50: “Fragile” by YES and “Vincent” by Don McLean

mark connors 50 chapter II

Chapter II of 50 by Mark Connors series. Mark talks about the Prog Rock album “Fragile” by YES and the single “Vincent” by Don McLean

This is the second chapter of our 50 by Mark Connors series that takes us back to 1971 revisiting visiting progressive rock band YES and american singer-songwriter Don Mclean

1970 (Album) Fragile – YES

It took me a long time to appreciate Yes. First of all, barring their shift to a more radio friendly approach with their 1982 album 90125, their songs were too long. One album, which I still haven’t warmed to despite becoming a fan 36 years ago, is 1973’s Tales From Topographic Oceans. It’s exhausting to listen to. The shortest song comes in at a staggering 18 minutes and 25 seconds. But it wasn’t just the length of the songs that bothered me.  At 14, I was already a fan of both Rush and Marillion who had their own epics to delight and perplex simultaneously. But Yes songs were even more complex with trickier unexpected time signatures which collapsed for listeners to enter these almost cosmic clearings where Jon Anderson would sing his ultrasonic lyrics that could sometimes be arguably described as utter gibberish. A lot of the songs don’t appear to be about anything specific. We know where we are with Rush’s 2112 or Marillion’s Fugazi. They have discernible narratives. But if you asked me to explain what Close to the Edge was about or perhaps the most pretentiously titled song of all time, The Ritual (Nous Somme Du Soleil), I wouldn’t have a clue where to start. Even old Yes members admit to being foxed by Anderson’s lyrics. And at 14, Yes just didn’t do it for me. My best mate, Faz, loved them, however, and was pretty persistent. But I remember the horror of those early days where he’d play something which I found pretty much unlistenable, like the 21 minute colossus that is  Gates of Delirium from Relayer, another album I simply can’t stomach even to this day. I’d go as far to say that, at 14, Yes traumatised me.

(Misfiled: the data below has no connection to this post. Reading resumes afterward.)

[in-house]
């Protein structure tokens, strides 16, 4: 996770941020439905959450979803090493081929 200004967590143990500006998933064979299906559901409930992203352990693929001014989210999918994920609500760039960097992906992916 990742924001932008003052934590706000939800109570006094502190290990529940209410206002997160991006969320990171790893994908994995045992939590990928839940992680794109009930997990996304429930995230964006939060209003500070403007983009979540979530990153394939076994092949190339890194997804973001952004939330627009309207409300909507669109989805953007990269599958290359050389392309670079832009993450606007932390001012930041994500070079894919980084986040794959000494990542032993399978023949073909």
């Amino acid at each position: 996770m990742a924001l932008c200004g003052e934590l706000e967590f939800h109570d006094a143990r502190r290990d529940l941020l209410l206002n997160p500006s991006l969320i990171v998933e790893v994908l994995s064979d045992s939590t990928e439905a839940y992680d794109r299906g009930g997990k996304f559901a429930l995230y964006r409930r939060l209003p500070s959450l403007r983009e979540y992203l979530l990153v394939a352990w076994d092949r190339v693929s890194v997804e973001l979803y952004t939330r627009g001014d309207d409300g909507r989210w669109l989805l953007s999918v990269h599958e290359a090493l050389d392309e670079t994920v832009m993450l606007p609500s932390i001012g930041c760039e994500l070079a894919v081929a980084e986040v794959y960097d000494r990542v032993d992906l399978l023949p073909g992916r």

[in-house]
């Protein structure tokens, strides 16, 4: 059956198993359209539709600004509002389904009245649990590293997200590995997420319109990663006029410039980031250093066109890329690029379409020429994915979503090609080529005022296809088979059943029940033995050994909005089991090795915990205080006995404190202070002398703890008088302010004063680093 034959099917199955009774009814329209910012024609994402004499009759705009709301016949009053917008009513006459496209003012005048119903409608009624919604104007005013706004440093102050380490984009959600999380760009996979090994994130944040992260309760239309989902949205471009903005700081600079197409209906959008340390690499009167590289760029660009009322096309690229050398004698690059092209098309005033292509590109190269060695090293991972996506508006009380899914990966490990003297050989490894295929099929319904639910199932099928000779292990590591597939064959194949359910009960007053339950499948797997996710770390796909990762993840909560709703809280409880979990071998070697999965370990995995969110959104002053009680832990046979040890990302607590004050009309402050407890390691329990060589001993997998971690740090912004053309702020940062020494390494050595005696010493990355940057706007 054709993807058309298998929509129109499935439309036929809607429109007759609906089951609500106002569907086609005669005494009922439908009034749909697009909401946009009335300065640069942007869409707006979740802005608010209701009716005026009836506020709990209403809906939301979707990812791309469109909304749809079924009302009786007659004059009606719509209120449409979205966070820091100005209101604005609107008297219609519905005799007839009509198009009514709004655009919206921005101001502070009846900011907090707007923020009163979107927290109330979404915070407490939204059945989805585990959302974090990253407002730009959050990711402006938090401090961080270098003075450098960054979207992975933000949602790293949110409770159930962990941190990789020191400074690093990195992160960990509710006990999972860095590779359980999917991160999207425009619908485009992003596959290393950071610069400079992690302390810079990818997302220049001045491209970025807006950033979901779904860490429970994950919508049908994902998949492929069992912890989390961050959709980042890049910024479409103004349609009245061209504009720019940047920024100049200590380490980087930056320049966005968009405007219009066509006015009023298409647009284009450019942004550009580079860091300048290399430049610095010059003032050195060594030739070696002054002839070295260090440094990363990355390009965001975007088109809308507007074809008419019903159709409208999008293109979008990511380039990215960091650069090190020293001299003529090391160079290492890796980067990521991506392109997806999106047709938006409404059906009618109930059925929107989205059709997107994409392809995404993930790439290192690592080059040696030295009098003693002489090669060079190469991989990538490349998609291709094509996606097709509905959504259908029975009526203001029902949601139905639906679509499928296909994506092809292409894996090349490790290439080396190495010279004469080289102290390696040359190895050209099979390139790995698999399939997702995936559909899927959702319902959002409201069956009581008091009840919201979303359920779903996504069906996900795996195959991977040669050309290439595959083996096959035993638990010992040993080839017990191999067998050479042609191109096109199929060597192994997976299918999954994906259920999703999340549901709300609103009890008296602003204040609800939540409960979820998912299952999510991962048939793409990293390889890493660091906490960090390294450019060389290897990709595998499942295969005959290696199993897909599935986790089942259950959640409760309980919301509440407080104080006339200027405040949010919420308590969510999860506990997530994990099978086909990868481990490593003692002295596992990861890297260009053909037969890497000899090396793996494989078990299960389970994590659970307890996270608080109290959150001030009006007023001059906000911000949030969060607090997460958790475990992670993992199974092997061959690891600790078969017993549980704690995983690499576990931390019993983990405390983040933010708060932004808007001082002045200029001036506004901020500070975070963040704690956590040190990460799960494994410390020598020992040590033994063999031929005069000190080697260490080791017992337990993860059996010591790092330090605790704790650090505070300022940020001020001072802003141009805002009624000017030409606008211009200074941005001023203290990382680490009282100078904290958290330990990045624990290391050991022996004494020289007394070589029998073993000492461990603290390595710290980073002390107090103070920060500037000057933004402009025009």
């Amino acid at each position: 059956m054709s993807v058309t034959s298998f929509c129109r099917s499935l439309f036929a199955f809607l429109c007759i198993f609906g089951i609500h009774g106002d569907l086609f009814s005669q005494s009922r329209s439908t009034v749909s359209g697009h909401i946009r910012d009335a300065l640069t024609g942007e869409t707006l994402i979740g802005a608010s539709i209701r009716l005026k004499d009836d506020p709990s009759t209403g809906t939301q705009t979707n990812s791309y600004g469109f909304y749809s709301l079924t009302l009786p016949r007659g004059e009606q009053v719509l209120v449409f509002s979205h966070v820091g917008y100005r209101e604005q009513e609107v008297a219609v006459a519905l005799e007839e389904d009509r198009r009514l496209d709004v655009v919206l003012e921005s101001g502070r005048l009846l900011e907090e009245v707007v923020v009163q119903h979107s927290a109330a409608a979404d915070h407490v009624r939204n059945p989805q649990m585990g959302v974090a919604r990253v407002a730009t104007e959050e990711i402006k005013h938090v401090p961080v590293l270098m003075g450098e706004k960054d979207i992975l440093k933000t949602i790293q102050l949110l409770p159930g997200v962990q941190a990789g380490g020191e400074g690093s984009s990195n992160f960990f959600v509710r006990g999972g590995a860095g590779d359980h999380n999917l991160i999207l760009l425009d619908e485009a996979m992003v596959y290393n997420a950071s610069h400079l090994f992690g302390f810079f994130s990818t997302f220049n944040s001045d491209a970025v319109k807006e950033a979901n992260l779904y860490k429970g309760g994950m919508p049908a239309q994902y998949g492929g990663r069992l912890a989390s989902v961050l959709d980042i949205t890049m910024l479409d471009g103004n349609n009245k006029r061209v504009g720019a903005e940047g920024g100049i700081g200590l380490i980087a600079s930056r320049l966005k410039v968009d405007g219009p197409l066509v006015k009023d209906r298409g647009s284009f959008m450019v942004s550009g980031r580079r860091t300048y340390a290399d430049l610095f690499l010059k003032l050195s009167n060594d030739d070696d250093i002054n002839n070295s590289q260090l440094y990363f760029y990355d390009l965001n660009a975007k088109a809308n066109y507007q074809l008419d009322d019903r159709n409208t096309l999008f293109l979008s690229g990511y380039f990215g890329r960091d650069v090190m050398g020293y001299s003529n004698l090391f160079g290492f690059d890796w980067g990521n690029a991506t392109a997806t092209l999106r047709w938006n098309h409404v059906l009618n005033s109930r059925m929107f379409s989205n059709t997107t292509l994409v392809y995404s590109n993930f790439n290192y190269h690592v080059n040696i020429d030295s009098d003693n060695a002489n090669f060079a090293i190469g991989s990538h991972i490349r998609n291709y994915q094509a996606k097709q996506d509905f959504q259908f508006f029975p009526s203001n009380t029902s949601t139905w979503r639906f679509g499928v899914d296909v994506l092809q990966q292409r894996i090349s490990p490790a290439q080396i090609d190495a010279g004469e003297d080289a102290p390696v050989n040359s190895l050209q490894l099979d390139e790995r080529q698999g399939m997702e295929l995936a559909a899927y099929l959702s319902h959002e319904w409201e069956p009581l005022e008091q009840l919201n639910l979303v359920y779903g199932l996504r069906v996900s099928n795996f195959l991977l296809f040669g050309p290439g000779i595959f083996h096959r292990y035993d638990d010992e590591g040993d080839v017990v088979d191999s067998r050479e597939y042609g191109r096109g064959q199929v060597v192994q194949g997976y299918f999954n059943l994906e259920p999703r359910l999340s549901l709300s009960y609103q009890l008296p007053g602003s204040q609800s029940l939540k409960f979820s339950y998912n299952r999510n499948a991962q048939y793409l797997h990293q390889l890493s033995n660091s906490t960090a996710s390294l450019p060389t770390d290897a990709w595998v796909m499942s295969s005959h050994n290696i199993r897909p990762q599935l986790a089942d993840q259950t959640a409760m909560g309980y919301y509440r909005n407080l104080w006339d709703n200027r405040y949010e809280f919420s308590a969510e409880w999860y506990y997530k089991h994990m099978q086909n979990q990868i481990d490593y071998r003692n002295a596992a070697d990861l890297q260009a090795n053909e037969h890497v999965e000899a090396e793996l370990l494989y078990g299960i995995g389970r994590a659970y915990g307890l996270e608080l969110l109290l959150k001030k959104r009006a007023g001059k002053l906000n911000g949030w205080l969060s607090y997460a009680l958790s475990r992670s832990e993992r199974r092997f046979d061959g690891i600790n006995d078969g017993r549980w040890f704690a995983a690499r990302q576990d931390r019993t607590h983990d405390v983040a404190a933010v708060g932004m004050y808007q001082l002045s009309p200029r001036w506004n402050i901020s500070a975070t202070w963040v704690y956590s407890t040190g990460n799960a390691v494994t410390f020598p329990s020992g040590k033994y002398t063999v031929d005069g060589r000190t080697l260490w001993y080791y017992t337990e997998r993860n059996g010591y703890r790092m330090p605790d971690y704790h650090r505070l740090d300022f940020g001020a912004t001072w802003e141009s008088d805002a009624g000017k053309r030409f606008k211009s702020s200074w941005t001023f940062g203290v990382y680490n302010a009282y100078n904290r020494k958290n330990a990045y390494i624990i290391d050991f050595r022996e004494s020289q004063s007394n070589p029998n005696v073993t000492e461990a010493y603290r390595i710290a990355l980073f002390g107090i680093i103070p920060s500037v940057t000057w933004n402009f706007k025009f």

This was never more apparent than one Friday in 1984. Before I could get into pubs, Friday night was reserved for The Friday Rock Show, hosted by the brilliant Tommy Vance on Radio 1. I loved it. Each week I’d discover new bands and some bands I’d missed too. Anyway, this particular Friday, I was gutted to ascertain that week’s show would feature two hours of Yes live, a gig recorded during their proggy pomp a decade earlier. Faz, who listened to the radio show religiously too, rang me at 10.01 pm laughing hysterically down the phone. He would be taping the next two hours to mark the occasion. I would be going to bed early in protest. Faz would play me something by Yes now and then to try and break my resolve but I resisted, until I heard 90125  some time later that year. It’s still one of my favourite albums to date. Incidentally, its longest song is a mere 7:36. So, I finally became a Yes fan and took to most of their back catalogue with gusto and verve. 

The next album Faz played me was the 1971’s Fragile, an album widely credited for taking Prog Rock to the masses.